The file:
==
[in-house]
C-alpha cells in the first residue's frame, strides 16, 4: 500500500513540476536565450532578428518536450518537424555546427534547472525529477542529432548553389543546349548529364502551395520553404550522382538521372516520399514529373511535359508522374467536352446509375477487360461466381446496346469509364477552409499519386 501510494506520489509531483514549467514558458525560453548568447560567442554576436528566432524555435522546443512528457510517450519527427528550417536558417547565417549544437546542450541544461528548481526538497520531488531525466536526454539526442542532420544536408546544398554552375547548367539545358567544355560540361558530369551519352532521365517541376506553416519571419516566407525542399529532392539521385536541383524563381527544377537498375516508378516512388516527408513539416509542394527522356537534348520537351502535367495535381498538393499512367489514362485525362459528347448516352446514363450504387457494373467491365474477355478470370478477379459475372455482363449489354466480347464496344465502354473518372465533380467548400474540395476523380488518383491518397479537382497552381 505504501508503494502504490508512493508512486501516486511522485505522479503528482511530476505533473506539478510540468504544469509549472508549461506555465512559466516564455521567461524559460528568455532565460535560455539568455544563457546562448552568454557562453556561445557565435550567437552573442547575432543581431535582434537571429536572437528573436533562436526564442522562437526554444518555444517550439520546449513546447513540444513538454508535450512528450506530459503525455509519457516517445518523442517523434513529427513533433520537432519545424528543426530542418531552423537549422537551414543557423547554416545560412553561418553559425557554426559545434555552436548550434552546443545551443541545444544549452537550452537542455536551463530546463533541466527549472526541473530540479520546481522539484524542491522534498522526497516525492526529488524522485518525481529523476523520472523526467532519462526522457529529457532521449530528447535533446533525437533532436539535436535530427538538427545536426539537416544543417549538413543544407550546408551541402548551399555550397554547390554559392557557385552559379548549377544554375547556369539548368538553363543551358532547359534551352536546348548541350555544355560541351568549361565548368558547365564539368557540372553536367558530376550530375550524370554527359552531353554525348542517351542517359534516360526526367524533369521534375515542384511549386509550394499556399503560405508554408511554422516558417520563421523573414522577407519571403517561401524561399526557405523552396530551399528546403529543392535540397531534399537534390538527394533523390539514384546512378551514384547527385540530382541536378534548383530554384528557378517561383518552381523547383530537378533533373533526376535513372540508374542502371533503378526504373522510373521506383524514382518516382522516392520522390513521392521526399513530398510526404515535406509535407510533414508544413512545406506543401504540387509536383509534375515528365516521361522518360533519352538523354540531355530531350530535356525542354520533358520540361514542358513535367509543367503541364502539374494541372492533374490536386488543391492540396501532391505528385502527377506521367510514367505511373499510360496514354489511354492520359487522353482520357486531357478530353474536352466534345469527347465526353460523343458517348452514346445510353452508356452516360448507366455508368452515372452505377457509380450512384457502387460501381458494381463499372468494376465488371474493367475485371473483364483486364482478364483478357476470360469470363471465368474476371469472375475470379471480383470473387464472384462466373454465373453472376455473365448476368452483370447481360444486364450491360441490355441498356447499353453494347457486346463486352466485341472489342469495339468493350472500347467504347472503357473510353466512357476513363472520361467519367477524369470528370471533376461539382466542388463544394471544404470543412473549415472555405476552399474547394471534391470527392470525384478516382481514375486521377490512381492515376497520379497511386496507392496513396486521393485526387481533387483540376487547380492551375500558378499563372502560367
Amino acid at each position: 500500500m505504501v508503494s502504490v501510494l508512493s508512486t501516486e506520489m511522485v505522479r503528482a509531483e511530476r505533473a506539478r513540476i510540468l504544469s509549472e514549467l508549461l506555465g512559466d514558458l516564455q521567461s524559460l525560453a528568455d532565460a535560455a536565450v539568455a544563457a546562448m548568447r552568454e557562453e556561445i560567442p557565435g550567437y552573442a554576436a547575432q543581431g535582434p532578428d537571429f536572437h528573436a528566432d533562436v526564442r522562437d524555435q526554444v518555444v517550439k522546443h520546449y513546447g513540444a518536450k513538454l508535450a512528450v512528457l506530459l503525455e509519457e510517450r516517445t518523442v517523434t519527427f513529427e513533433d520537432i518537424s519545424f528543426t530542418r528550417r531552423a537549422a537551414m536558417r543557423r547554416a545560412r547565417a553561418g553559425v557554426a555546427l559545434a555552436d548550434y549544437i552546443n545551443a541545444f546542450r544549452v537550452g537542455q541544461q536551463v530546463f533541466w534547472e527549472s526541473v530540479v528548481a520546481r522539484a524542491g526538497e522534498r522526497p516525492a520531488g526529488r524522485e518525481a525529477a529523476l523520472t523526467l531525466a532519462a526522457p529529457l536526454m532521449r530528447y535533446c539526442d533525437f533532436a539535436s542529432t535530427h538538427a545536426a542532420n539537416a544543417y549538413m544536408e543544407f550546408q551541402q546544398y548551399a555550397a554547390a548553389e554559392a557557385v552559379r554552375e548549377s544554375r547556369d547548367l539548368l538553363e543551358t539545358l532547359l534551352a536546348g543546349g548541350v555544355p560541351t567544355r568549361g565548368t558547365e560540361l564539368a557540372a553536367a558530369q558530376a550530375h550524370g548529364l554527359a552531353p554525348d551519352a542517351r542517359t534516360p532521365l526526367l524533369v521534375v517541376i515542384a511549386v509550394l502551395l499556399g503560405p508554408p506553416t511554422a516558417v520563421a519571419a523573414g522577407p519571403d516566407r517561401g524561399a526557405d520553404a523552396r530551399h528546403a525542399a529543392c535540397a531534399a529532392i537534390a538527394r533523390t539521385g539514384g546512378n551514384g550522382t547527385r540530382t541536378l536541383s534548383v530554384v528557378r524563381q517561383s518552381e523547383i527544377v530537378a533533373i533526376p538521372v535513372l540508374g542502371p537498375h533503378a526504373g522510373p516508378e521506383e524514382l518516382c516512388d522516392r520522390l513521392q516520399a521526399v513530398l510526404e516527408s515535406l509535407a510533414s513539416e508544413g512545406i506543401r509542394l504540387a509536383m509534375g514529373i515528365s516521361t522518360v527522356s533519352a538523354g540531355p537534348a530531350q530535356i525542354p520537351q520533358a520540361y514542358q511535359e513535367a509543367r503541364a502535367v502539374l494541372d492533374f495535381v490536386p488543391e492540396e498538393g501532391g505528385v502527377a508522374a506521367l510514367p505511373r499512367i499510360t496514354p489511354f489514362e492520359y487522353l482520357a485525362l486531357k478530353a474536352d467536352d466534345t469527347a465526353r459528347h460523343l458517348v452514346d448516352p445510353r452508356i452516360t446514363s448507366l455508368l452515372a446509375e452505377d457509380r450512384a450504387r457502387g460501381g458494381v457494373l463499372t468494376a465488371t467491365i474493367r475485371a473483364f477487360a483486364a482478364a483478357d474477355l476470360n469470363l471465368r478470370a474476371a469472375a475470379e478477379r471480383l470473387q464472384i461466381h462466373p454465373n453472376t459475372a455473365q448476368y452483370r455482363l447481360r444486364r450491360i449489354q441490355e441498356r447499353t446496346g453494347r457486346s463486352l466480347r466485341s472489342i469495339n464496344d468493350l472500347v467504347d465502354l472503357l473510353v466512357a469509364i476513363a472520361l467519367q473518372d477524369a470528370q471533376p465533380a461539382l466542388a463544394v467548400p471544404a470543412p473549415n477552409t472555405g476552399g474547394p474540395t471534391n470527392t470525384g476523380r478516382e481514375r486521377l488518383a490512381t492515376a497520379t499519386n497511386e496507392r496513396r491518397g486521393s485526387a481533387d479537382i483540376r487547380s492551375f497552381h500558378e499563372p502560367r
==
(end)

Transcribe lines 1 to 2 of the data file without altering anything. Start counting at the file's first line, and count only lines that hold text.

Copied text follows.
[in-house]
C-alpha cells in the first residue's frame, strides 16, 4: 500500500513540476536565450532578428518536450518537424555546427534547472525529477542529432548553389543546349548529364502551395520553404550522382538521372516520399514529373511535359508522374467536352446509375477487360461466381446496346469509364477552409499519386 501510494506520489509531483514549467514558458525560453548568447560567442554576436528566432524555435522546443512528457510517450519527427528550417536558417547565417549544437546542450541544461528548481526538497520531488531525466536526454539526442542532420544536408546544398554552375547548367539545358567544355560540361558530369551519352532521365517541376506553416519571419516566407525542399529532392539521385536541383524563381527544377537498375516508378516512388516527408513539416509542394527522356537534348520537351502535367495535381498538393499512367489514362485525362459528347448516352446514363450504387457494373467491365474477355478470370478477379459475372455482363449489354466480347464496344465502354473518372465533380467548400474540395476523380488518383491518397479537382497552381 505504501508503494502504490508512493508512486501516486511522485505522479503528482511530476505533473506539478510540468504544469509549472508549461506555465512559466516564455521567461524559460528568455532565460535560455539568455544563457546562448552568454557562453556561445557565435550567437552573442547575432543581431535582434537571429536572437528573436533562436526564442522562437526554444518555444517550439520546449513546447513540444513538454508535450512528450506530459503525455509519457516517445518523442517523434513529427513533433520537432519545424528543426530542418531552423537549422537551414543557423547554416545560412553561418553559425557554426559545434555552436548550434552546443545551443541545444544549452537550452537542455536551463530546463533541466527549472526541473530540479520546481522539484524542491522534498522526497516525492526529488524522485518525481529523476523520472523526467532519462526522457529529457532521449530528447535533446533525437533532436539535436535530427538538427545536426539537416544543417549538413543544407550546408551541402548551399555550397554547390554559392557557385552559379548549377544554375547556369539548368538553363543551358532547359534551352536546348548541350555544355560541351568549361565548368558547365564539368557540372553536367558530376550530375550524370554527359552531353554525348542517351542517359534516360526526367524533369521534375515542384511549386509550394499556399503560405508554408511554422516558417520563421523573414522577407519571403517561401524561399526557405523552396530551399528546403529543392535540397531534399537534390538527394533523390539514384546512378551514384547527385540530382541536378534548383530554384528557378517561383518552381523547383530537378533533373533526376535513372540508374542502371533503378526504373522510373521506383524514382518516382522516392520522390513521392521526399513530398510526404515535406509535407510533414508544413512545406506543401504540387509536383509534375515528365516521361522518360533519352538523354540531355530531350530535356525542354520533358520540361514542358513535367509543367503541364502539374494541372492533374490536386488543391492540396501532391505528385502527377506521367510514367505511373499510360496514354489511354492520359487522353482520357486531357478530353474536352466534345469527347465526353460523343458517348452514346445510353452508356452516360448507366455508368452515372452505377457509380450512384457502387460501381458494381463499372468494376465488371474493367475485371473483364483486364482478364483478357476470360469470363471465368474476371469472375475470379471480383470473387464472384462466373454465373453472376455473365448476368452483370447481360444486364450491360441490355441498356447499353453494347457486346463486352466485341472489342469495339468493350472500347467504347472503357473510353466512357476513363472520361467519367477524369470528370471533376461539382466542388463544394471544404470543412473549415472555405476552399474547394471534391470527392470525384478516382481514375486521377490512381492515376497520379497511386496507392496513396486521393485526387481533387483540376487547380492551375500558378499563372502560367